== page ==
Generally with a full 22 episode season you get a lot of filler episodes, episodes that have no overall bearing on the series and are just there to fill up the numbers, you find these matter so little that they do things like let the main actor direct or write them. With Constantine being capped at 13 they can go back now and re-write and re-shoot some scenes to make the 13 episodes as story rich and as great as they should be, this would also allow them to try and introduce more dark DC comics characters or stories, even if they are just mentioned. They also hopefully introduce the start of a big story arc in the next episode or 2 and lead us into a big finale that for the sake of the show confidently ends on a high note leaving everyone wanting more. This show has the potential to grow into something amazing, well comic book lore and story lines beyond the likes of Supernatural so if you are a comic fan of any kind then please watch this show and give it the chance it deserves.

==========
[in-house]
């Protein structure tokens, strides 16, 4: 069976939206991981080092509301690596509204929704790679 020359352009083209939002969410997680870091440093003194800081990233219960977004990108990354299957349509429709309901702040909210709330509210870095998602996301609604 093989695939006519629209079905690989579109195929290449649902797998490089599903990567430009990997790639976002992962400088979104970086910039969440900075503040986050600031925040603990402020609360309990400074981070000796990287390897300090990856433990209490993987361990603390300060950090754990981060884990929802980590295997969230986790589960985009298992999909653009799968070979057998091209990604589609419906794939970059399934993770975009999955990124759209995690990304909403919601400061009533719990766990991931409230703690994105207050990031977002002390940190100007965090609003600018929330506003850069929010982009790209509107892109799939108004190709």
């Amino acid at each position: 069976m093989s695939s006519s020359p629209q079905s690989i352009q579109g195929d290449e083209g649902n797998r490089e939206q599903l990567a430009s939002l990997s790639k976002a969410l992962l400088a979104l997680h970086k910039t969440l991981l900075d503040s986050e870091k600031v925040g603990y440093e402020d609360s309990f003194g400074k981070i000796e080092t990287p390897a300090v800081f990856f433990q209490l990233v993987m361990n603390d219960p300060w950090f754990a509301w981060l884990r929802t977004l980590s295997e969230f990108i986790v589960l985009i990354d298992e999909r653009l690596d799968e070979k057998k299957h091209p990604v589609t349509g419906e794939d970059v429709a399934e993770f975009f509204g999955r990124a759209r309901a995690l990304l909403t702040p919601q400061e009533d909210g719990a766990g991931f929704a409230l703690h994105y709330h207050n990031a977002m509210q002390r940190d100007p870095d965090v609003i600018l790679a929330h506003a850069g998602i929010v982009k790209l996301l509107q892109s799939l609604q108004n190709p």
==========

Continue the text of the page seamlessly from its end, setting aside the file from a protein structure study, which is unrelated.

Constantine is on at 10pm on a Friday on NBC and on Saturdays on Amazon Prime Video for everyone else.